A former Mafia boss has opened up on life in the Mob, why it fell apart and what his experiences can teach young people here in the UK thinking of joining street gangs today.
Michael Franzese, 71, was a senior ranking ‘Caporegime’ in the Colombo crime gang which, alongside the Genovese, Gambino, Lucchese and Bonnano families, dominated New York for much of the 20th century.
He notoriously masterminded a huge gasoline tax swindle which netted his crew a staggering $9million each week and he was even portrayed in Martin Scorsese’s gangster classic ‘Goodfellas’.
But when the ‘Prince of the Mafia’ did the unthinkable and renounced the mob in 1995, he became one of the few men to walk away from ‘that life’ and live to tell the tale.
As he prepares to embark on a tour across the UK, Franzese sat down with Metro.co.uk to discuss life in the Mafia, what made it so successful, what eventually brought it crashing down and why it will never be the same again.
Although infamous in his own right, Franzese is not even the most notorious mobster in his own family – let alone the one he served for 20 years on the street.
His father John ‘Sonny’ Franzese was a towering figure in the Colombo family, serving as Joe Colombo’s feared underboss. Michael describes him as ‘kind of like the John Gotti of the sixties’.
He initially had no wish for his son to be involved in organised crime, but Michael decided to drop out of college to support his family when his dad was given a 50-year sentence for bank robbery.
Recalling his introduction into the Mafia, or Cosa Nostra – ‘our thing’, Michael says: ‘You can’t just go up to somebody and say “I’d like to join”. Someone has to propose you and vouch for you.
‘In my case, it was my dad.
‘I was a recruit for about two-and-a-half years. During that time I had to be prepared every day, you know, a lot of times dressed up in a suit. You come in and you’re at the beck and call of the boss and your capo at that time.
‘A lot of times I would drive them around, go to different meetings, sit in, keep my mouth shut, and learn the ropes. Other times, I was sent to talk to people.
‘They kind of test your capabilities at that point and see if you have what it takes to become a member.’
For Franzese that night came on Halloween in 1975, when he walked into a room with the boss and senior leaders of the family.
Then aged just 24, his finger was cut with a knife, spilling blood onto a card cupped in his hands depicting a saint which was then set alight.
He was told: ‘Violate what you know about this life, betray your brothers, and you will die and burn in hell like the saint is burning in your hands. Do you accept?’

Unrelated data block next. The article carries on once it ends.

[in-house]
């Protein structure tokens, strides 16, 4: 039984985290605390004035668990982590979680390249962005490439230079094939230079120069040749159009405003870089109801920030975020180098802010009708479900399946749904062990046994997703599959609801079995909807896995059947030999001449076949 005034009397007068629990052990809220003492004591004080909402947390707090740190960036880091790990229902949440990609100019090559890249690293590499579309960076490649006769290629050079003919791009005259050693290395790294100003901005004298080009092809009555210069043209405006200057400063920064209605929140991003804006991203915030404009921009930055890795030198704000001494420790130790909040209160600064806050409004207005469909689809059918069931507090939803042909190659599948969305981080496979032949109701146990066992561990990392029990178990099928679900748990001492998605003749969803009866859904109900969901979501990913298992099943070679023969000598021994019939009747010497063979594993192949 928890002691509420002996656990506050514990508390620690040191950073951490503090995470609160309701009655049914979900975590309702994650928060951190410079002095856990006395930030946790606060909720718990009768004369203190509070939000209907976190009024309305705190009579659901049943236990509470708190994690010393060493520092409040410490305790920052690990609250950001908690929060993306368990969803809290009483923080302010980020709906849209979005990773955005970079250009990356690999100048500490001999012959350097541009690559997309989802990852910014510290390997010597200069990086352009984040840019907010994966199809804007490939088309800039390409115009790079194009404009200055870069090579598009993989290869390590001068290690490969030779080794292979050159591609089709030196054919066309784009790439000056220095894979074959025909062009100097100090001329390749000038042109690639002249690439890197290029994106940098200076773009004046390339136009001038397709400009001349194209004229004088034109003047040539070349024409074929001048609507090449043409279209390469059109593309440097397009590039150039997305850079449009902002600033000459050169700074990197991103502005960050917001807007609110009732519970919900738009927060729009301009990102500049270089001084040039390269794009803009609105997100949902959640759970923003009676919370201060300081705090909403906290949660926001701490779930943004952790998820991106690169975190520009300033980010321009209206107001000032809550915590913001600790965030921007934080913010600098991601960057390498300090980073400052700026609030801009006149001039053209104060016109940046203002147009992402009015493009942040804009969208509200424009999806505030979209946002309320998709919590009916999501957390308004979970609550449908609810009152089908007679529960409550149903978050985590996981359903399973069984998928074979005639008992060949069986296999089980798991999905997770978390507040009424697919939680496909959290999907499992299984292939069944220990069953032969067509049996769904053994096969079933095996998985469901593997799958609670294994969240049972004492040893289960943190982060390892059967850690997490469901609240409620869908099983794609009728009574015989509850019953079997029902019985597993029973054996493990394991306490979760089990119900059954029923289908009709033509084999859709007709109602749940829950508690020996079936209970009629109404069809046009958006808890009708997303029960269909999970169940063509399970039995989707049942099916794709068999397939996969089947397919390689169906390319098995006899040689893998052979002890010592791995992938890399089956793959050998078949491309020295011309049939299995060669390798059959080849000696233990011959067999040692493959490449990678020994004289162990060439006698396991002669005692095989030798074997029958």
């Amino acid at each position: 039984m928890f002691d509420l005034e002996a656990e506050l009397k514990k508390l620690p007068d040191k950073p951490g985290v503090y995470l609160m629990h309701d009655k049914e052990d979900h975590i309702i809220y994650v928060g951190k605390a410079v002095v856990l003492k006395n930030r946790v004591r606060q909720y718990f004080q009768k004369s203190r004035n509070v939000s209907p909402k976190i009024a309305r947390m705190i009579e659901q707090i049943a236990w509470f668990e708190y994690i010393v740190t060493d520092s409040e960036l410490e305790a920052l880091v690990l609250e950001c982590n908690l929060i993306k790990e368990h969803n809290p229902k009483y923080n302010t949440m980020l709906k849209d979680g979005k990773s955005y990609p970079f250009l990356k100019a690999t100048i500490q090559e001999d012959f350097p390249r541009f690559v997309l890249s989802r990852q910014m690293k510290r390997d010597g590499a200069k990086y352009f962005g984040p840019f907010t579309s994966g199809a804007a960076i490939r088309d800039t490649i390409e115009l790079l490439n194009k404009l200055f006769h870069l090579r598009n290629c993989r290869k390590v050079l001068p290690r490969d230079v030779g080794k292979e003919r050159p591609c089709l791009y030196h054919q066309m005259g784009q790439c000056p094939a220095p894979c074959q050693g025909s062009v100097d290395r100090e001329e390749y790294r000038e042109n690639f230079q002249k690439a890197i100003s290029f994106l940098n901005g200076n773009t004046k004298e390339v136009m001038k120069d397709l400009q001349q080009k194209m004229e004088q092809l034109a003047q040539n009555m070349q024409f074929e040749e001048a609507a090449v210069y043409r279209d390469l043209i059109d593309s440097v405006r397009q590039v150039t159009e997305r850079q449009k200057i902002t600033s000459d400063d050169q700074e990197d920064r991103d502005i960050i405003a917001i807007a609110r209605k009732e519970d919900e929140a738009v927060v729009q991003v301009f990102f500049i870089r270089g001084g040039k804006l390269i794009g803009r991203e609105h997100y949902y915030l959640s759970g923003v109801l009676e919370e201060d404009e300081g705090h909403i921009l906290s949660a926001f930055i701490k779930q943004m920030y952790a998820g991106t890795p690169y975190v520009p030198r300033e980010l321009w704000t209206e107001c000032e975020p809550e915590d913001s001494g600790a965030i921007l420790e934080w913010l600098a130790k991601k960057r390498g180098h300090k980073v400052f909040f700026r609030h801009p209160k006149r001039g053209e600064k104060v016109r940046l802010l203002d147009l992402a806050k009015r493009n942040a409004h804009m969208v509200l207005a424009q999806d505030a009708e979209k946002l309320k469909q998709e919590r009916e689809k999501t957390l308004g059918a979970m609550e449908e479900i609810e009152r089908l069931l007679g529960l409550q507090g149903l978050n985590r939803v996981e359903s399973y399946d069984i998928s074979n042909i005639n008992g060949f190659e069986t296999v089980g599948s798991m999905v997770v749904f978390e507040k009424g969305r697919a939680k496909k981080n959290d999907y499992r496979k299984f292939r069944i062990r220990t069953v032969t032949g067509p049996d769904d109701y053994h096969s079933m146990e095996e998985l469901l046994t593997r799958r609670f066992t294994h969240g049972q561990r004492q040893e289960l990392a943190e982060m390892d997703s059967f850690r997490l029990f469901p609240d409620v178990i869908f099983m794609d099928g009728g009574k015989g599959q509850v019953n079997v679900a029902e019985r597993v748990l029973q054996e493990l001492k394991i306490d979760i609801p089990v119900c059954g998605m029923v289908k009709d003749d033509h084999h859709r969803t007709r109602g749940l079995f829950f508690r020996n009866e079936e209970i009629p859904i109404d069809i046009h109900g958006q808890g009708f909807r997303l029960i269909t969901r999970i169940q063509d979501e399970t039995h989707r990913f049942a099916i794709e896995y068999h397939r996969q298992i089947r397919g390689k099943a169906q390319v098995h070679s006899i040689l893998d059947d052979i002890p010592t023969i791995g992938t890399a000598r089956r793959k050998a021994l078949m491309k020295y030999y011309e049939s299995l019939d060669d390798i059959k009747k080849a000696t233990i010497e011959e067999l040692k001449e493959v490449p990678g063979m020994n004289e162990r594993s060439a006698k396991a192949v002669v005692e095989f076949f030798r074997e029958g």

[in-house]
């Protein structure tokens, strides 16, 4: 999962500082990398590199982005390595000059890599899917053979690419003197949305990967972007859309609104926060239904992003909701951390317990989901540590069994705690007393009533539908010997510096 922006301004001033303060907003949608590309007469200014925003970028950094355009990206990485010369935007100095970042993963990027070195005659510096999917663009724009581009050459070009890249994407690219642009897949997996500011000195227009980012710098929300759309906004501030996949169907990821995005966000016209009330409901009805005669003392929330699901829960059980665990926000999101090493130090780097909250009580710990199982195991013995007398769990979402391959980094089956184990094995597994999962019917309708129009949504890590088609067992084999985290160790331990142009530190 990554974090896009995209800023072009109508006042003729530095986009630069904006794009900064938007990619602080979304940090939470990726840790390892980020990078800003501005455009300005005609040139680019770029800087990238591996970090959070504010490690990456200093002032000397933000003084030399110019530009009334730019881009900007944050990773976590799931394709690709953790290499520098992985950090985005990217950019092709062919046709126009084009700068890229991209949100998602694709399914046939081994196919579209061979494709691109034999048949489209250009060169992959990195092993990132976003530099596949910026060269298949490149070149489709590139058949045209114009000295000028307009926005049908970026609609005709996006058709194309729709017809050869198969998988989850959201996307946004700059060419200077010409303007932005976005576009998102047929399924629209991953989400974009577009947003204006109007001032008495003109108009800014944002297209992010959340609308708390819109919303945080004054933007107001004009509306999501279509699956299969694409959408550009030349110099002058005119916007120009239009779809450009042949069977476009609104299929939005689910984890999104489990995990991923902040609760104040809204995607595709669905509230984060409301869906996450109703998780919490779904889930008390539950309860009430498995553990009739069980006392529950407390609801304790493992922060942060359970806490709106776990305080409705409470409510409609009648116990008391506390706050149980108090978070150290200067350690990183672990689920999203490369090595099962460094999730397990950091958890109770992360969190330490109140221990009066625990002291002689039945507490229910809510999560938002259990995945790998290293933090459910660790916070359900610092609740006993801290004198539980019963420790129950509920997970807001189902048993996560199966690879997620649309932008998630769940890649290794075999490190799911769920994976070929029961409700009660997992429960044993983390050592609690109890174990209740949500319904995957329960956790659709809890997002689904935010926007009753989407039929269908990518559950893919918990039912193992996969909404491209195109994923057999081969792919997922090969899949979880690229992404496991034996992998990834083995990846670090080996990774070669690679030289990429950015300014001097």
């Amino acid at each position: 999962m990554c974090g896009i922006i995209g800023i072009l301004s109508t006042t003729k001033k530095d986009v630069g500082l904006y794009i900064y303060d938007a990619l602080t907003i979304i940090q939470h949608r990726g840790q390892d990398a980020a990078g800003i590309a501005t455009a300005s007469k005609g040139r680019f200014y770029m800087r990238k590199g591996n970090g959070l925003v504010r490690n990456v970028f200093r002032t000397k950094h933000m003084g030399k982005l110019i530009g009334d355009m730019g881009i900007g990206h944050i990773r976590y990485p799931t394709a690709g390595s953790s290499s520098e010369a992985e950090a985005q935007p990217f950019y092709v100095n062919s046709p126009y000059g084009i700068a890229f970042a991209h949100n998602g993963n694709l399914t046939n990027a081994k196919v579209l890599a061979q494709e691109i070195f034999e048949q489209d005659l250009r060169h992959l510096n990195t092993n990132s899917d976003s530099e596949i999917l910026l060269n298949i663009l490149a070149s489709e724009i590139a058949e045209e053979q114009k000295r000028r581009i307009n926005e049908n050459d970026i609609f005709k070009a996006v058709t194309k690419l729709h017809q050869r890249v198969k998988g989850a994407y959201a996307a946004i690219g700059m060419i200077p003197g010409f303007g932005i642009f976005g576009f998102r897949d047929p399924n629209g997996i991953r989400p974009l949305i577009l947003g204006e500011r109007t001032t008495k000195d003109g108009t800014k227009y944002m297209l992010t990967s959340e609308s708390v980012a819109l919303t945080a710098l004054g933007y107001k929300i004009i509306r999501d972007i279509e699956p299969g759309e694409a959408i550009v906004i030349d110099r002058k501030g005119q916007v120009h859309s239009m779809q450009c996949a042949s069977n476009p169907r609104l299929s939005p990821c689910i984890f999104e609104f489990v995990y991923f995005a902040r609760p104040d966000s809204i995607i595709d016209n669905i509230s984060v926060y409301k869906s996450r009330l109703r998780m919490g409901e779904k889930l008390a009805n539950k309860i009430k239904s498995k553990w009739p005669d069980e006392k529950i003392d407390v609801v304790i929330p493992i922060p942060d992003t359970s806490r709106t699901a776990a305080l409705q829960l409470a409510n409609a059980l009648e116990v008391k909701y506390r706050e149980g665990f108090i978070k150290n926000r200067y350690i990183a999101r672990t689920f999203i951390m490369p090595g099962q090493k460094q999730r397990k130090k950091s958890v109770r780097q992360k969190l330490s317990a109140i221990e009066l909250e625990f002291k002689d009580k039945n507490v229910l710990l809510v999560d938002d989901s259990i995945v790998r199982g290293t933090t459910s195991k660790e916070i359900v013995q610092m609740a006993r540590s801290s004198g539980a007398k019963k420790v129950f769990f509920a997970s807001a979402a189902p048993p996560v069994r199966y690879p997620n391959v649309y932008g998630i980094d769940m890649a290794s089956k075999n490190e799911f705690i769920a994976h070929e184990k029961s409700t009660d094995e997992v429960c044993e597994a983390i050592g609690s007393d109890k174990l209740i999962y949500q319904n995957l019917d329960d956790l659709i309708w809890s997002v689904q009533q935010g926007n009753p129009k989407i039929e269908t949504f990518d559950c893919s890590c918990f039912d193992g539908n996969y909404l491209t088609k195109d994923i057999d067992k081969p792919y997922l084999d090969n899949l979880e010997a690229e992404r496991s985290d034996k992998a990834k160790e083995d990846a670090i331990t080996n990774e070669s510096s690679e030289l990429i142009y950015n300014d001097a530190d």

Michael says: ‘You take an oath, a very serious oath in a solemn ceremony. They want you to know the seriousness of what you’re getting involved in.
‘You are basically committing your life before anything else at that point to Cosa Nostra.
‘It’s complete loyalty. I don’t think people understand what that oath means, the oath of Omerta. A lot of people think you take that oath to lie, steal, kill and cheat. It’s none of that.
‘The oath is an oath of silence. You’re never supposed to admit that the life even exists. You never talked about it and, obviously, you don’t betray it in any way.
‘That’s what it’s all about. The life is supposed to be secret.’
Michael isn’t aware of a similar ritual anywhere else in the underworld, and believes the Mafia’s organised structure and strict adherence to the oath is what allowed it to survive and prosper for so long.
He says: ‘I had a couple of Russian guys that were part of my crew and basically, they’re very clannish. They don’t have a secret ceremony like we do.
‘They don’t have an organisation and a structure like we do. They’re more like whoever’s making the most money and carries themselves the right way, that’s the guy they listen to.
‘It was much different with us. I’m not aware of that with the Mexican mafia, I think the Aryan Brotherhood has some kind of a deal, Hell’s Angels in the United States has some kind of an initiation.
‘But I always say this. The Mafia Cosa Nostra in America survived and prospered under some very severe conditions for well over 100 years.
‘And the reason it was successful like that was because of the oath that we took, because of the strict adherence to that oath for most of the time until things started to collapse and cave in in the mid-eighties, and because of the discipline and the structure. That’s why we survived.’
By the mid-eighties, Michael was at the height of his power. In 1986, Fortune Magazine included him on its list of the ‘Fifty Most Wealthy and Powerful Mafia Bosses’, five places behind Gotti.
‘Out of that list of 50, 48 are dead and number 49 is still in prison – he’s elderly – and I’m the only one alive and free,’ Franzese says.
With the target that was already on his back by virtue of his family name now growing even bigger, he took the unprecedented decision to walk away from the Mob.
How does such a high-ranking member of a major crime family walk away without entering witness protection and live to tell the tale?
‘Well, I didn’t formally hand in my resignation,’ he says. ‘It was part of a plan I had to break away from that life.
‘People ask me, “Mike, did you go in and tell people you were leaving?” If I would have went in and told them I was leaving I would have left at that moment and I wouldn’t be here today.